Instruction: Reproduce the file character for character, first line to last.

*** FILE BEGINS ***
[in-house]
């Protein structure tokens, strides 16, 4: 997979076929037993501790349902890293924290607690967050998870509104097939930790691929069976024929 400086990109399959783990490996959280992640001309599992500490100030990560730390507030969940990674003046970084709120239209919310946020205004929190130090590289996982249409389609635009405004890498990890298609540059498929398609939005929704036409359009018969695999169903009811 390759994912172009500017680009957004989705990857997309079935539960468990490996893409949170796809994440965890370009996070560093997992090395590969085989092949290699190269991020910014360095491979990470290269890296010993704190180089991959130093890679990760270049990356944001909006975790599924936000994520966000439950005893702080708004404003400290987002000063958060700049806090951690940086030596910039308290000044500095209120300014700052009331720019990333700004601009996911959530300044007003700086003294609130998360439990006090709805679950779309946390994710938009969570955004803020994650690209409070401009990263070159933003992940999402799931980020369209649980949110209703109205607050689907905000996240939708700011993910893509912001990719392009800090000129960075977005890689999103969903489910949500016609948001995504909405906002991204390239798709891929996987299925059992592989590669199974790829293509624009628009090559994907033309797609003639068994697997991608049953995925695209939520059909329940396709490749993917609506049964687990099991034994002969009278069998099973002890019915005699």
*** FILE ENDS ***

[in-house]
């Protein structure tokens, strides 16, 4: 997979076929037993501790349902890293924290607690967050998870509104097939930790691929069976024929 400086990109399959783990490996959280992640001309599992500490100030990560730390507030969940990674003046970084709120239209919310946020205004929190130090590289996982249409389609635009405004890498990890298609540059498929398609939005929704036409359009018969695999169903009811 390759994912172009500017680009957004989705990857997309079935539960468990490996893409949170796809994440965890370009996070560093997992090395590969085989092949290699190269991020910014360095491979990470290269890296010993704190180089991959130093890679990760270049990356944001909006975790599924936000994520966000439950005893702080708004404003400290987002000063958060700049806090951690940086030596910039308290000044500095209120300014700052009331720019990333700004601009996911959530300044007003700086003294609130998360439990006090709805679950779309946390994710938009969570955004803020994650690209409070401009990263070159933003992940999402799931980020369209649980949110209703109205607050689907905000996240939708700011993910893509912001990719392009800090000129960075977005890689999103969903489910949500016609948001995504909405906002991204390239798709891929996987299925059992592989590669199974790829293509624009628009090559994907033309797609003639068994697997991608049953995925695209939520059909329940396709490749993917609506049964687990099991034994002969009278069998099973002890019915005699």